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Grateful Hungary thanks Switzerland

In autumn 1956 demonstrations were held throughout Switzerland in solidarity with the Hungarian people (RDB)

October 23 marks the 50th anniversary of Hungary's 1956 uprising, which was put down by Soviet troops a couple of weeks later.

Swiss President Moritz Leuenberger was one of the many heads of states invited to a ceremony in Budapest on Sunday, in recognition of the welcome given by Switzerland to thousands of Hungarian refugees at the time.

Hungarians commemorated the 1956 uprising at the capital city's imposing parliament building. At the time, hopes for freedom and democracy were strong, but it was to take another 33 years for real freedom to emerge, following the collapse of the Communist regimes of Eastern Europe.

To mark the occasion, Hungary invited representatives from countries which received the 200,000 refugees who fled after the uprising was crushed. Switzerland offered refuge to almost 14,000 Hungarian refugees.

Wave of solidarity

In 1956 the fate of the Hungarian people stirred deep emotions in Switzerland, giving rise to the greatest spontaneous outburst of solidarity of the post-war period.

As early as 29 October, several thousand students staged a demonstration in Zurich in support of the Hungarian uprising. The demonstrators founded an association, with the aim of giving practical help.

Within just a couple of days, they had collected tens of thousands of francs and tons of food, clothes, medicines and blood supplies donated by hundreds of students. A first convoy of trucks left for Hungary on the evening of October 30, a second on November 2.

By 4 November, when Soviet tanks intervened to suppress the uprising, the students' spirit of solidarity had spread to the rest of the Swiss population.

Massive protests took place in a number of cities, and dozens of collections were organised with a view to sending aid of all kinds. Trucks, trains and aeroplanes were made available to transport the supplies.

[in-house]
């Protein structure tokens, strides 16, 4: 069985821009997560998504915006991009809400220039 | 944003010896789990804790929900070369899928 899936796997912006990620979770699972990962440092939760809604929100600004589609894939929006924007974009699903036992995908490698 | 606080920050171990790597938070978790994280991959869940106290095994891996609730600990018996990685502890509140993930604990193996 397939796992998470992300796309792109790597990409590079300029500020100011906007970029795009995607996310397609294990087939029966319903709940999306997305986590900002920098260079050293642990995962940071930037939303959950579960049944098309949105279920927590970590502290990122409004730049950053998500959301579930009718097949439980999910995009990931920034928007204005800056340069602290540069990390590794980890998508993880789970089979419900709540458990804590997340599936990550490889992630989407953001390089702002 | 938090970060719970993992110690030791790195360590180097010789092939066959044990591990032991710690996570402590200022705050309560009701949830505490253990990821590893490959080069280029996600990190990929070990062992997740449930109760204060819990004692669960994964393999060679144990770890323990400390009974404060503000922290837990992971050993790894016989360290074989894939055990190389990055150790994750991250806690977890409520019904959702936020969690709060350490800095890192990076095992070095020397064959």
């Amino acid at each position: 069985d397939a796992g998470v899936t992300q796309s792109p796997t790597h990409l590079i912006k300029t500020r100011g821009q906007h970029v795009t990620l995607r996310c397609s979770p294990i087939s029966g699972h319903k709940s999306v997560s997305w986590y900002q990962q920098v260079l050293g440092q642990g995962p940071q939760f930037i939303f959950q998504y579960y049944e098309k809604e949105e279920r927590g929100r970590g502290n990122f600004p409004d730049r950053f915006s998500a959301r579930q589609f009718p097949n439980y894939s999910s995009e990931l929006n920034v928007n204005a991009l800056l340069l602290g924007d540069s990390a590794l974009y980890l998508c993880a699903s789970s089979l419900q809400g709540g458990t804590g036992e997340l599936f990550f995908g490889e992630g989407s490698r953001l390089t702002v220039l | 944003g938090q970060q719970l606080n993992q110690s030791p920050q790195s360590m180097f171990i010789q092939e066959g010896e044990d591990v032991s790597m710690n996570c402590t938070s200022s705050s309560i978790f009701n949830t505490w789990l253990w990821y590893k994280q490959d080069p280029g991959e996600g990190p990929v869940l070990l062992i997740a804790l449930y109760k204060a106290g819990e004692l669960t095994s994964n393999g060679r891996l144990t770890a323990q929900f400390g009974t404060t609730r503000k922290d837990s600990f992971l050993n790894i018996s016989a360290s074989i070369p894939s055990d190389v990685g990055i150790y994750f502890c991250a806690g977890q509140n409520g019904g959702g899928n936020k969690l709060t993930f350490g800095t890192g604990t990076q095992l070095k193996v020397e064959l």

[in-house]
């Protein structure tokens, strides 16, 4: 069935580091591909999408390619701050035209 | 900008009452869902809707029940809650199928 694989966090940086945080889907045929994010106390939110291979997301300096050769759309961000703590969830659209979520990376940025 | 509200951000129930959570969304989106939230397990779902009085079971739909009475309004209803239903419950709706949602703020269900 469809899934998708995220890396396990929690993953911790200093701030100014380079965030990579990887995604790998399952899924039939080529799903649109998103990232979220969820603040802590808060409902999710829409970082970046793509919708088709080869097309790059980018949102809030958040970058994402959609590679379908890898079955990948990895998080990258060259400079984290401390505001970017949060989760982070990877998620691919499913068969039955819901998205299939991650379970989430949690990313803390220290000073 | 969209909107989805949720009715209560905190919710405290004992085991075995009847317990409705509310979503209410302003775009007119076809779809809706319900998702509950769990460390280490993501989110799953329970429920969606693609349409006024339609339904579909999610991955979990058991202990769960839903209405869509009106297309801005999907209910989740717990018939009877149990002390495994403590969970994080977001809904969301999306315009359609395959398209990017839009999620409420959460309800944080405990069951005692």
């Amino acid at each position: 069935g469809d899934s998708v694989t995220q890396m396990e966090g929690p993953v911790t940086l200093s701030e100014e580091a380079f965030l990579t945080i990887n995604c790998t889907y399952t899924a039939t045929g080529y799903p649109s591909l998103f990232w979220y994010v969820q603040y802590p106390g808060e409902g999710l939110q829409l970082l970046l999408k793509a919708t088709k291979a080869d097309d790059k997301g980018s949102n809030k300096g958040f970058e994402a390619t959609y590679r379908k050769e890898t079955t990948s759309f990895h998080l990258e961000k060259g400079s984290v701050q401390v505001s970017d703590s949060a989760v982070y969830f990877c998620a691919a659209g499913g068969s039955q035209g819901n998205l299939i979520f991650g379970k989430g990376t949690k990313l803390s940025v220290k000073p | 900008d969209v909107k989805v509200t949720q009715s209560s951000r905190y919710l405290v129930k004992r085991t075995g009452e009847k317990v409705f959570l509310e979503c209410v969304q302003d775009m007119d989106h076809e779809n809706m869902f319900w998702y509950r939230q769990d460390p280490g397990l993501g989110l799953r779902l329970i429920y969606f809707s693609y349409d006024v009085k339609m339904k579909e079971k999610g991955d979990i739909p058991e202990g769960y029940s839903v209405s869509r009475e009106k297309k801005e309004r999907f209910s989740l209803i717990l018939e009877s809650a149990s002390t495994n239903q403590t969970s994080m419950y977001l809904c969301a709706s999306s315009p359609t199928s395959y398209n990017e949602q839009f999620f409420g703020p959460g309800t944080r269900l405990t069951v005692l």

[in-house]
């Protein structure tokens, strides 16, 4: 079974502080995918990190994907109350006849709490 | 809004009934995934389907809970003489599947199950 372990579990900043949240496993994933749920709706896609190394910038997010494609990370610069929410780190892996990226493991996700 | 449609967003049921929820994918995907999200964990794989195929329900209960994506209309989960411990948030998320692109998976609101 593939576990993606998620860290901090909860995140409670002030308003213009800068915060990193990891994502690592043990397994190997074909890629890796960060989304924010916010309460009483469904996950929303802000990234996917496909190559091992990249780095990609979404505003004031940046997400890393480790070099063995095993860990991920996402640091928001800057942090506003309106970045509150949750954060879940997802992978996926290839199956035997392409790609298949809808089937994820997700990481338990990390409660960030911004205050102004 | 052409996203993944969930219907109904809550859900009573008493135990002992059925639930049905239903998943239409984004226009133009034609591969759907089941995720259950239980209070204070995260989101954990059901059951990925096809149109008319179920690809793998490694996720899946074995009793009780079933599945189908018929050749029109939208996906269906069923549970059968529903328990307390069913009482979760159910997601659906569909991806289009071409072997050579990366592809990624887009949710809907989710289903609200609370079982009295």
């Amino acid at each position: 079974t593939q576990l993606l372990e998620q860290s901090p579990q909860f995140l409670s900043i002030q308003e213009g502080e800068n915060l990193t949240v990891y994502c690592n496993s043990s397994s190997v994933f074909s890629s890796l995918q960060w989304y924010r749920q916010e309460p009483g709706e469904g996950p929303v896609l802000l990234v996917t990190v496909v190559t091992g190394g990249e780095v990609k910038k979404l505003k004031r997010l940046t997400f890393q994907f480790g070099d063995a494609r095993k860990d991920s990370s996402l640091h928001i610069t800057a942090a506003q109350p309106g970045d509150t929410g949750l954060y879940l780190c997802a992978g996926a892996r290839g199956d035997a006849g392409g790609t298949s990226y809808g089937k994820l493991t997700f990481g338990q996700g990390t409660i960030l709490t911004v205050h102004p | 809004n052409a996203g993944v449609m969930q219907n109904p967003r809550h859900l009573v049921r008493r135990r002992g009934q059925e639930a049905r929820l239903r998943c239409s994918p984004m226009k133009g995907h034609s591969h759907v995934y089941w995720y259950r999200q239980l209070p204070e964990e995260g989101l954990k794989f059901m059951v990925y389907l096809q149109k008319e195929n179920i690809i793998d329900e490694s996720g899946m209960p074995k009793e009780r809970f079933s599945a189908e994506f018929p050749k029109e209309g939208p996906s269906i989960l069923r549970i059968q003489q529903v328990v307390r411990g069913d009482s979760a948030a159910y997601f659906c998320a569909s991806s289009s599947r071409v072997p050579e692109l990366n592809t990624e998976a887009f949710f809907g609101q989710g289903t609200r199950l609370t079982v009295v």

Musicians gave concerts for free and in some companies executives and workers gave up their bonuses or end-of-year party, wanting to use the money in support of Hungary. In schools, boys and girls began knitting thousands of blankets.

On November 20, by which time the uprising had been crushed by the Soviet army, Switzerland observed a three-minute silence in homage to the estimated 2,600 victims of the repression.

Refugees arrive

The wave of solidarity continued with the arrival in Switzerland of the Hungarian refugees.

The Swiss government decided to receive between November and December 14,000 refugees who had been living in crowded conditions in makeshift camps in Austria.

Transported by special trains, the exiles were greeted in stations along the route by thousands of people who gave them food, clothes and presents.

The refugees were initially accommodated in army barracks, public buildings, hotels and guest houses, and over the following months were divided among all the Swiss cantons.

Often it was local people who offered the newcomers accommodation and opportunities for employment or training. Despite communication problems and cultural differences, the new arrivals from the East were rapidly assimilated.

The help given to the Hungarians was not just the result of generosity, say historians. Other factors included anti-Communism and the need for labour during the economic boom of the 1950s.

swissinfo, Armando Mombelli

Key facts

Roughly 4,000 Hungarian citizens are resident in Switzerland.
Some 1,600 Swiss nationals live in Hungary.
Most of these are former Hungarian refugees who chose to return to their country of origin after reaching retirement age in Switzerland.

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In brief

On October 23, 1956, a student demonstration in Budapest turned into a massive protest march against the Communist regime, with more than 100,000 people taking part.

On October 24, the people went out on the streets in a number of other Hungarian cities demanding freedom of the press and freedom of speech, free elections and independence from the Soviet Union.

On November 4, the uprising was suppressed by Soviet troops. During the clashes, which lasted for about ten days, 2,600 Hungarians lost their lives. Thousands of people were imprisoned and hundreds executed.

Between November and December, 200,000 Hungarians fled to Western Europe. Switzerland received almost 14,000 refugees.

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